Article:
Also, the total tax gap may not be the most important number, the Michigan researchers say. "While the potential generation of revenue is a justifiable motivation for researching the tax gap, it should be made clear that the recoverable amount of the tax gap is very different from the full amount," the report states.

And even the recoverable amount, like so much else about the underground economy, is something of a mystery. As Minnesota's McClure says, "I guess if we knew where this money was, we'd go get it."

'Everyone does it'

Tax evasion and the avoidance of what are considered unfair or costly regulations and laws, are the two most common reasons people engage in underground activity that isn't otherwise illegal, according to Harry Greenfield, professor emeritus at Queens College in New York and the author of the 1993 book, Invisible, Outlawed, and Untaxed.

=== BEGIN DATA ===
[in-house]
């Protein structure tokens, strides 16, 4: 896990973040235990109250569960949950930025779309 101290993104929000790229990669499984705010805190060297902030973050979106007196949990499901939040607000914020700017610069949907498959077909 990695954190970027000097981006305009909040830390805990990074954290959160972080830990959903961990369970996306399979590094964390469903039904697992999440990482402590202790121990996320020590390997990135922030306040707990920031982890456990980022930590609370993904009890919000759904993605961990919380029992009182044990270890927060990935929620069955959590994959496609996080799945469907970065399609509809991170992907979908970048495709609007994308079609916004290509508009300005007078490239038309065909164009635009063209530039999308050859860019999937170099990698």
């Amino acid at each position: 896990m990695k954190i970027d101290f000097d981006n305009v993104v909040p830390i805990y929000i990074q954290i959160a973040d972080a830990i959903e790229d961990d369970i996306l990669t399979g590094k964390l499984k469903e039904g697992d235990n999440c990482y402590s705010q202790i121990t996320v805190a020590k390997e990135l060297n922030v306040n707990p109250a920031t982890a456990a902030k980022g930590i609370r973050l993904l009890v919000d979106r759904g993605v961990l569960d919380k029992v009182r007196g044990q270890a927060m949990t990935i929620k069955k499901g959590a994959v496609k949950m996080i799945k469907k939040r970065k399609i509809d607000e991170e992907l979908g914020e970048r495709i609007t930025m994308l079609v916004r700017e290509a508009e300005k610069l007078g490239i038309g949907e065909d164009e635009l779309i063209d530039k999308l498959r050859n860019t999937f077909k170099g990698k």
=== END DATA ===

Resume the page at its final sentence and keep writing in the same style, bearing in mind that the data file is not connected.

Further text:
Tax and regulatory incentives aside, Gary Becker, professor of economics and sociology at the University of Chicago, says that people's general attitude about government can influence their behavior. Do people feel good about their government? Do they believe that their dollars are put to proper use? People's feelings about their government change over time, he says, depending on various factors. [See interview with Gary Becker, The Region, June 2002.]

In his book, Greenfield cites the following responses as examples of such anti-tax, anti-government attitudes:

  • "I had a clerk job and I saw the federal taxes taken out. So I said forget it. I feel I'm contributing my share"—an Atlanta waiter.
  • "You know the big guys that make lots of money aren't paying much in taxes"—a Washington, D.C., cab driver.